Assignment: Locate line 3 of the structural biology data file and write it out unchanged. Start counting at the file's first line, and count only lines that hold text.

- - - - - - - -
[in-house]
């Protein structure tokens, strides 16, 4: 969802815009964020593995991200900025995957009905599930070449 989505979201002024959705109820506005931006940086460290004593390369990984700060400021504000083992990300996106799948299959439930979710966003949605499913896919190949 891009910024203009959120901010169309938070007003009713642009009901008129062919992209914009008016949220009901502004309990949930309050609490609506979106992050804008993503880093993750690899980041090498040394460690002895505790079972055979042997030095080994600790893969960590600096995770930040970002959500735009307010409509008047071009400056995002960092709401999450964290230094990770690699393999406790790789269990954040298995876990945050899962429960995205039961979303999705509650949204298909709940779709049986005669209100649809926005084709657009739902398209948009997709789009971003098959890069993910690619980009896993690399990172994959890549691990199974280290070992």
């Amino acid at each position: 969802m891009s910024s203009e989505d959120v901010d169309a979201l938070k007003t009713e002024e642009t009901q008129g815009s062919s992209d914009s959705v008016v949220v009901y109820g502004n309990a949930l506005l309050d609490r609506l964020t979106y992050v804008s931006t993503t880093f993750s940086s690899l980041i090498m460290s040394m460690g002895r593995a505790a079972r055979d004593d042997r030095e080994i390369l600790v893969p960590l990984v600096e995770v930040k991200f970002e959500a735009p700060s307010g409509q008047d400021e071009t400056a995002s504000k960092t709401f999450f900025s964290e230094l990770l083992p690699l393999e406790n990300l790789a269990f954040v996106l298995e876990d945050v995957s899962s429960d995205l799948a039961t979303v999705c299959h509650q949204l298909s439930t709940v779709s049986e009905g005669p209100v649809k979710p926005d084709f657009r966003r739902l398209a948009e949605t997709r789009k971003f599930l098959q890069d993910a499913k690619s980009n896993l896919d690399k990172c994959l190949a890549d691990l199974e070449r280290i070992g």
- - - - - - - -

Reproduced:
């Amino acid at each position: 969802m891009s910024s203009e989505d959120v901010d169309a979201l938070k007003t009713e002024e642009t009901q008129g815009s062919s992209d914009s959705v008016v949220v009901y109820g502004n309990a949930l506005l309050d609490r609506l964020t979106y992050v804008s931006t993503t880093f993750s940086s690899l980041i090498m460290s040394m460690g002895r593995a505790a079972r055979d004593d042997r030095e080994i390369l600790v893969p960590l990984v600096e995770v930040k991200f970002e959500a735009p700060s307010g409509q008047d400021e071009t400056a995002s504000k960092t709401f999450f900025s964290e230094l990770l083992p690699l393999e406790n990300l790789a269990f954040v996106l298995e876990d945050v995957s899962s429960d995205l799948a039961t979303v999705c299959h509650q949204l298909s439930t709940v779709s049986e009905g005669p209100v649809k979710p926005d084709f657009r966003r739902l398209a948009e949605t997709r789009k971003f599930l098959q890069d993910a499913k690619s980009n896993l896919d690399k990172c994959l190949a890549d691990l199974e070449r280290i070992g």